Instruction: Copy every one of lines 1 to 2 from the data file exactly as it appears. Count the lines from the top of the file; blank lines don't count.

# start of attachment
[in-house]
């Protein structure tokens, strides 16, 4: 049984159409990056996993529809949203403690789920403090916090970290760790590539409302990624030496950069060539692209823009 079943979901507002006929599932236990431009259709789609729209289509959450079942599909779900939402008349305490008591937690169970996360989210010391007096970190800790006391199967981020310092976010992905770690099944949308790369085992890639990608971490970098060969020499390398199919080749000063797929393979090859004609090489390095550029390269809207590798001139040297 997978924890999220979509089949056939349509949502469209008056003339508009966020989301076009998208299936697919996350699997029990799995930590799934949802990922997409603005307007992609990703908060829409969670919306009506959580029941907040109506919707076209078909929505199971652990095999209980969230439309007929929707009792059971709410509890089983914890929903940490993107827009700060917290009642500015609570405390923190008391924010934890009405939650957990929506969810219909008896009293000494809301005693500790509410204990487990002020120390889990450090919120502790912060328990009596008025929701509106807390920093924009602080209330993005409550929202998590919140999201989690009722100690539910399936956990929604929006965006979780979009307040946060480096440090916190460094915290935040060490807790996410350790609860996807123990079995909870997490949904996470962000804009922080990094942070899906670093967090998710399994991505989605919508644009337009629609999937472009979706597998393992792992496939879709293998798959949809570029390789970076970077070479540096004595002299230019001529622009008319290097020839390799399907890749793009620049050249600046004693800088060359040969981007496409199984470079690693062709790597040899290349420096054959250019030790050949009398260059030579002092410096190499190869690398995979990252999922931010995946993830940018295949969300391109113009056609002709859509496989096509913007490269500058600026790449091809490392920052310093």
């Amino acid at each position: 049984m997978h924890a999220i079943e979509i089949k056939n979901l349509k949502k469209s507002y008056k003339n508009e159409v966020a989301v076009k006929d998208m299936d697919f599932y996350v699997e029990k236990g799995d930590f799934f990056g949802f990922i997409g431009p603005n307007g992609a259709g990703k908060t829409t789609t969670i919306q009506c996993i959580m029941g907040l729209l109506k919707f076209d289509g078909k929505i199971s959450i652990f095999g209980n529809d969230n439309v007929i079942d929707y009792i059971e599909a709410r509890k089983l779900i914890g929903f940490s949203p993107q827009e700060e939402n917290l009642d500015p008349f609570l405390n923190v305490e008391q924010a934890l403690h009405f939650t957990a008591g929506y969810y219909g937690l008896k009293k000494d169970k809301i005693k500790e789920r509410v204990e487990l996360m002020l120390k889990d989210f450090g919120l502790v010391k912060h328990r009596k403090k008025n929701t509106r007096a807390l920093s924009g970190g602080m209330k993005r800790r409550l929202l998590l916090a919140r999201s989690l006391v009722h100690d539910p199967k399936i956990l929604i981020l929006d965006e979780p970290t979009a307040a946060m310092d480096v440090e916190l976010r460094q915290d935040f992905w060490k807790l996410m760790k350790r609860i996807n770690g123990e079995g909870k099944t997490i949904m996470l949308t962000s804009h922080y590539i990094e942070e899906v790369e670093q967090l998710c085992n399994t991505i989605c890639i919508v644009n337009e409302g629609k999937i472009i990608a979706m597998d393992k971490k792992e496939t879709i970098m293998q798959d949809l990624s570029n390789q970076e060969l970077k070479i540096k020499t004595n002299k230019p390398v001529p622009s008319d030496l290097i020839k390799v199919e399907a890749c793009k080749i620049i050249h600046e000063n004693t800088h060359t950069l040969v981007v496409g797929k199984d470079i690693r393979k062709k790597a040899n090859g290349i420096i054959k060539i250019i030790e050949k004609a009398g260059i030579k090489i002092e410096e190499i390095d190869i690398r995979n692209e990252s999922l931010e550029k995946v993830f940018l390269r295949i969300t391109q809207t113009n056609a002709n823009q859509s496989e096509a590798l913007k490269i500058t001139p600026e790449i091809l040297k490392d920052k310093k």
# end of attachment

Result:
[in-house]
């Protein structure tokens, strides 16, 4: 049984159409990056996993529809949203403690789920403090916090970290760790590539409302990624030496950069060539692209823009 079943979901507002006929599932236990431009259709789609729209289509959450079942599909779900939402008349305490008591937690169970996360989210010391007096970190800790006391199967981020310092976010992905770690099944949308790369085992890639990608971490970098060969020499390398199919080749000063797929393979090859004609090489390095550029390269809207590798001139040297 997978924890999220979509089949056939349509949502469209008056003339508009966020989301076009998208299936697919996350699997029990799995930590799934949802990922997409603005307007992609990703908060829409969670919306009506959580029941907040109506919707076209078909929505199971652990095999209980969230439309007929929707009792059971709410509890089983914890929903940490993107827009700060917290009642500015609570405390923190008391924010934890009405939650957990929506969810219909008896009293000494809301005693500790509410204990487990002020120390889990450090919120502790912060328990009596008025929701509106807390920093924009602080209330993005409550929202998590919140999201989690009722100690539910399936956990929604929006965006979780979009307040946060480096440090916190460094915290935040060490807790996410350790609860996807123990079995909870997490949904996470962000804009922080990094942070899906670093967090998710399994991505989605919508644009337009629609999937472009979706597998393992792992496939879709293998798959949809570029390789970076970077070479540096004595002299230019001529622009008319290097020839390799399907890749793009620049050249600046004693800088060359040969981007496409199984470079690693062709790597040899290349420096054959250019030790050949009398260059030579002092410096190499190869690398995979990252999922931010995946993830940018295949969300391109113009056609002709859509496989096509913007490269500058600026790449091809490392920052310093």